Visions of Past and Future in the Past, Present, and Future (if any) of Democracy

Monday, 11 July 2016: 14:30
Location: Hörsaal 4C G (Neues Institutsgebäude (NIG))
Oral Presentation
John MARKOFF, University of Pittsburgh, USA
In the course of revolutionary upheavals on both sides of the Atlantic at the end of the 18th century, people began to use the term “democracy” for the new institutions and practices being brought into existence. It was a term that evoked a distant past, a collection of practices being enacted in the present, and a future that inspired hope in some and fear in others. Significant aspects of the subsequent history of democracy can be understood as responses to the recurrent propensity of democratic political life to generate hopeful and fearful futures and innovative efforts to realize or prevent those futures. Such efforts have intermittently but very importantly redefined democracy since the 1780s.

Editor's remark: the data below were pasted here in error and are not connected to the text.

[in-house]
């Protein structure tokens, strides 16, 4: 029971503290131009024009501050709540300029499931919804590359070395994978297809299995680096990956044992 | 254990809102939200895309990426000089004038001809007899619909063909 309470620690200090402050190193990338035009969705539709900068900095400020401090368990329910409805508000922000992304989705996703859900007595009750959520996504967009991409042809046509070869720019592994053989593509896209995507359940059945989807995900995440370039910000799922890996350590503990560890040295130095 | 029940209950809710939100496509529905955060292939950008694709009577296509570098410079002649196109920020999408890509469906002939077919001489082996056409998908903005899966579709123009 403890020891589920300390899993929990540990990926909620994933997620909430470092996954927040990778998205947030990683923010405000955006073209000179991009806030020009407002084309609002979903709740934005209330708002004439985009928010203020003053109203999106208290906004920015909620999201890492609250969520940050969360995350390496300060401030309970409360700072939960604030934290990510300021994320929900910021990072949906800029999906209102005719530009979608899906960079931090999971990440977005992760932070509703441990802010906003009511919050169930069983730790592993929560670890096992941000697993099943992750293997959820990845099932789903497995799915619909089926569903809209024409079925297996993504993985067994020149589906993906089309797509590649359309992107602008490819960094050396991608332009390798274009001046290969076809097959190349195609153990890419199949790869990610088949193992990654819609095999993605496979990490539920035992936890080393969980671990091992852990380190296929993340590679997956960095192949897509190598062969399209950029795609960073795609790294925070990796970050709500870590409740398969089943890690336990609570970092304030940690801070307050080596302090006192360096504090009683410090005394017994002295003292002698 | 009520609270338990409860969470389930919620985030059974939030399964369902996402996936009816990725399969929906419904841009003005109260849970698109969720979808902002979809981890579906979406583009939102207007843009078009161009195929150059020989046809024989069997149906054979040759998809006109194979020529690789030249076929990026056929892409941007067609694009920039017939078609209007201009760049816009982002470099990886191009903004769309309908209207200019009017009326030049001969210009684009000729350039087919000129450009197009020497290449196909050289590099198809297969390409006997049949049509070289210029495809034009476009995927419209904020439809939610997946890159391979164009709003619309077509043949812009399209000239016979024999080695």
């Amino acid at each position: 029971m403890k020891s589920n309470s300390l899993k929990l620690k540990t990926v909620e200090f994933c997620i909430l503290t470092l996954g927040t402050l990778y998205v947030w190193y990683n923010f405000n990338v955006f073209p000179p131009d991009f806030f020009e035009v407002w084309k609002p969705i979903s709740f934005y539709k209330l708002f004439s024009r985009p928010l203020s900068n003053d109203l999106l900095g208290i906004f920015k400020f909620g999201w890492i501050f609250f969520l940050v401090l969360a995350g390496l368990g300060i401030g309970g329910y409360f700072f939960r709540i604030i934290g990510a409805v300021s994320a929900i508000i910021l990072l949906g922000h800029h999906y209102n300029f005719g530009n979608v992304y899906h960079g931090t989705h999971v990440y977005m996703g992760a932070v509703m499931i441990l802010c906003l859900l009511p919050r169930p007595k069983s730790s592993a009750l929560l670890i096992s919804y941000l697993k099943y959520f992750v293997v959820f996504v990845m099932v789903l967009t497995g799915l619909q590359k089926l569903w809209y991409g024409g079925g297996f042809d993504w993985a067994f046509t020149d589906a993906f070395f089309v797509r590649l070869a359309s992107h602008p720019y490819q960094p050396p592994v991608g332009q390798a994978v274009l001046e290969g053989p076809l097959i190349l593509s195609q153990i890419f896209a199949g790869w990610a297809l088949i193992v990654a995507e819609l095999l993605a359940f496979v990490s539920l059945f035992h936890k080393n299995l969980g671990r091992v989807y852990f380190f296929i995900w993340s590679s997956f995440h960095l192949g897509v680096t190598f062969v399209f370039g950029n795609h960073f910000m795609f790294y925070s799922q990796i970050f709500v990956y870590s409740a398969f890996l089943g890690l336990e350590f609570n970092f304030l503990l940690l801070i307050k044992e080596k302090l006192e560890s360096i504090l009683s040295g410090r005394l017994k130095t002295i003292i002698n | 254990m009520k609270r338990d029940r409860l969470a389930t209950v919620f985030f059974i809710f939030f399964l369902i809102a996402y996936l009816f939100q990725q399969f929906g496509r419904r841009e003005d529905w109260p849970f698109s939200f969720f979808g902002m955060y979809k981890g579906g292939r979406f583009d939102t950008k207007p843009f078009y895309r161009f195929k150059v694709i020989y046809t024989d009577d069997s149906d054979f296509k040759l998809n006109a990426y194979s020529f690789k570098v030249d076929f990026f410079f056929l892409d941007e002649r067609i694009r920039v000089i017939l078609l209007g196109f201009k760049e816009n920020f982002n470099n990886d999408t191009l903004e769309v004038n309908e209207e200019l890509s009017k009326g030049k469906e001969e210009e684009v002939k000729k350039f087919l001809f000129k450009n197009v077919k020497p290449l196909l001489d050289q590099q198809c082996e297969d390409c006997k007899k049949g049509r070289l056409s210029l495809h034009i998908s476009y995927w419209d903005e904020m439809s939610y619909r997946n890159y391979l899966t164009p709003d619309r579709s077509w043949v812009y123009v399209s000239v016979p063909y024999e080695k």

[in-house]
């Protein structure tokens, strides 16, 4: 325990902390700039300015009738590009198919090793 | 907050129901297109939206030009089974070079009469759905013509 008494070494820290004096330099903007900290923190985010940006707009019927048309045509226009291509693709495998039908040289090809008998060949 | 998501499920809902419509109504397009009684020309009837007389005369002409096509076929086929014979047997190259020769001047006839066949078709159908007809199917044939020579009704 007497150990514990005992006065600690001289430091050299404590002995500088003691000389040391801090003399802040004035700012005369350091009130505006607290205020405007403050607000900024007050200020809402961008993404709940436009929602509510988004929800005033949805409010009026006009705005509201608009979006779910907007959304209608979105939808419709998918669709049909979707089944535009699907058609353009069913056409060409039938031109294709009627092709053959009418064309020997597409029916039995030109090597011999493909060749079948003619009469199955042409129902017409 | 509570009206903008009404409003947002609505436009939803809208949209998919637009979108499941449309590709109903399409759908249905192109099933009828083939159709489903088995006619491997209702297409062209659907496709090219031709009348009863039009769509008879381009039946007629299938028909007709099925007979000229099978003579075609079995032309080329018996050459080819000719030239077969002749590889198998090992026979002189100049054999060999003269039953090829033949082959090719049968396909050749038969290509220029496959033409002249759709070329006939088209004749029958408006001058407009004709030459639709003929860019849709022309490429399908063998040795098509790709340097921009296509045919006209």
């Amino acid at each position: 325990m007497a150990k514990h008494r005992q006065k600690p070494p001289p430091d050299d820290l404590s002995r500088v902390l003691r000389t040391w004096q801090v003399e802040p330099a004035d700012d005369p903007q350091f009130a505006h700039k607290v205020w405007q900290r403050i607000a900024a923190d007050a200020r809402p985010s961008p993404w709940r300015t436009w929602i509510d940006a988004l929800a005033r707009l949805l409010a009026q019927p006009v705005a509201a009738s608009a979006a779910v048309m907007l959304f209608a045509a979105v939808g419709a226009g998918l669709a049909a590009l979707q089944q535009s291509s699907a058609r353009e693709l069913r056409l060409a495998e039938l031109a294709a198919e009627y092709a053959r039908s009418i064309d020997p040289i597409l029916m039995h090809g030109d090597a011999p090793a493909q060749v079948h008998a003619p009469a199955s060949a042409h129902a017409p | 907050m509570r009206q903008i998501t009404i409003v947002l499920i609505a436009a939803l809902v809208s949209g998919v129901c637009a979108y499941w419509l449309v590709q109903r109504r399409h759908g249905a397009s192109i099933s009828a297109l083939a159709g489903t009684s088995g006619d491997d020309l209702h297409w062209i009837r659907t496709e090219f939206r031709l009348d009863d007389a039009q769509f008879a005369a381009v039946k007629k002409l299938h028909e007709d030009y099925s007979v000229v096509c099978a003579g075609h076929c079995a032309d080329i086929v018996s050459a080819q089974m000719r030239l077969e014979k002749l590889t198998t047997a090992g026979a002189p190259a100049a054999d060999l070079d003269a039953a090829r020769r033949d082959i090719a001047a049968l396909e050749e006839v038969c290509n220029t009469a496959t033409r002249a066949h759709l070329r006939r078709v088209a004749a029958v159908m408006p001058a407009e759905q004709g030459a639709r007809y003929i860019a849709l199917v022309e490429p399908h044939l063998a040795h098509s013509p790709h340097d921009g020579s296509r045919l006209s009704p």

There are some implications for the scholarly study of democracy, an important agenda for political sociology.  We need to do more than ask why it is that countries vary in the degree to which their political institutions resemble those of other countries currently held to be democratic ones, important as that question is. We need to be thinking about the ways in which new institutions and practices may come into existence that will, again, redefine democracy.